Interestingly enough, the mechanism of conversion is quite often the same, whether we embrace Christian faith for the first time or break through some barrier later in life. We may struggle with something beforehand or we may not, but often the breakthrough is similar to the beach trip analogy: nothing dramatic or spectacular, just an ordinary act of will to move in a certain direction - to forgive someone, to quit relating in a certain way, to accept a given necessity, to stop resistance or to be open to a different point of view. Christian life is made up of such small changes, which, when they happen, are often felt both by ourselves and others as a mini-transformation.

The opposite of this is the kind of conformity which involves just going with the flow. This happens in community as easily as it does in church. We simply learn how to be.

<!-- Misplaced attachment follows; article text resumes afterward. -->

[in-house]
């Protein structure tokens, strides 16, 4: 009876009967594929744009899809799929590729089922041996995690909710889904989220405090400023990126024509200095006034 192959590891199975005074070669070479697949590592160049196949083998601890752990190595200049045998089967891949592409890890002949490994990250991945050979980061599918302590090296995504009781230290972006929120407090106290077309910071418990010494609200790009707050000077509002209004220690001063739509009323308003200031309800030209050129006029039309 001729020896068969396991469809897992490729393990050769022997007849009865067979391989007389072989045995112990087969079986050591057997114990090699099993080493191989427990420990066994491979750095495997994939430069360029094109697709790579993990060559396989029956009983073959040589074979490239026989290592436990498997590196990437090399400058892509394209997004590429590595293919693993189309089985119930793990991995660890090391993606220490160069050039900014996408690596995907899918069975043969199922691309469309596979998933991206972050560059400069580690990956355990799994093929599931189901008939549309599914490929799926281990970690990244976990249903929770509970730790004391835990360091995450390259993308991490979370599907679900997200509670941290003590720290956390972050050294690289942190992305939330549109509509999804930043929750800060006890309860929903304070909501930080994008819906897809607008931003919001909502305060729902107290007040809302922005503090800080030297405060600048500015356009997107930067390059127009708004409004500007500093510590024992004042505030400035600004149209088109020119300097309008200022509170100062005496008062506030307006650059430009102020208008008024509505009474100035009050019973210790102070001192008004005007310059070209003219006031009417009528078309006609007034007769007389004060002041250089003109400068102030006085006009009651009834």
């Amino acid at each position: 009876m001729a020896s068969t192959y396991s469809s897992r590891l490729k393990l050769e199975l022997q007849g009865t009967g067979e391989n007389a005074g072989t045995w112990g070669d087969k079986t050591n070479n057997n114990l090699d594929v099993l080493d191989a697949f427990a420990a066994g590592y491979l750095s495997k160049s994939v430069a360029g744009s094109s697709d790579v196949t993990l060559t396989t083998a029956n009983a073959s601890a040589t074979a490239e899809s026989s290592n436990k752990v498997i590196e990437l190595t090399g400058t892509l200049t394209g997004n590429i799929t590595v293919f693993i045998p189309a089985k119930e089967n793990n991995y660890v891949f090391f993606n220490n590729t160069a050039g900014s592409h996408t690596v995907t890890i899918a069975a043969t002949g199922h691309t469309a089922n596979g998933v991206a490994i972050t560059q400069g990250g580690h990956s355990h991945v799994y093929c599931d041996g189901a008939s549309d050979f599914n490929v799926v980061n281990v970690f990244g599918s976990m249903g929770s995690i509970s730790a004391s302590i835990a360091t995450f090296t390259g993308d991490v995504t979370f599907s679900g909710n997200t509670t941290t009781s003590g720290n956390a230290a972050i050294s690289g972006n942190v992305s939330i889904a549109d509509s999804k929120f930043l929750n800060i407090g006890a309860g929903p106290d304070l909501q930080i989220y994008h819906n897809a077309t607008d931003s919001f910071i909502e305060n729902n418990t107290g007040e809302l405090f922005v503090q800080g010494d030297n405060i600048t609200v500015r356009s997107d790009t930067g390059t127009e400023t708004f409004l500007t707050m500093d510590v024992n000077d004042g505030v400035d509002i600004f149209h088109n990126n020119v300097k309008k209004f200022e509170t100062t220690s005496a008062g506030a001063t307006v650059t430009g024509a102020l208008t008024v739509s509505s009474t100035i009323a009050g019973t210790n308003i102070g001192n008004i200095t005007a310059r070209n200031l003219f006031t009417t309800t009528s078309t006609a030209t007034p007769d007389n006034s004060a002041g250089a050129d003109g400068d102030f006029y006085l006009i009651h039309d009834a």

In the film Schindler's List, there is a scene in which the Jewish slave-girl who keeps house for the commander of Auschwitz tells Oscar Schindler that the worst part of it is that there are no rules. Nothing is predictable; there is no way to avoid punishment or to gain commendation. We all have a need to know what is acceptable and unacceptable, so we can learn how to fit in and become acceptable ourselves. But in the kingdom of God, the starting point is that we are accepted in the beloved. Here too, like Auschwitz, there are no rules - but from a totally opposite point of view. There is no need for conformity in order to be acceptable. Being an essentially defensive posture, conformity may make our lives a little more comfortable, but it blocks the flow of the transforming Spirit. It might seem, especially in a church or community, that the good and right thing is to conform to what is expected. But the upward call (as Paul described it) is not to conform, but to be transformed.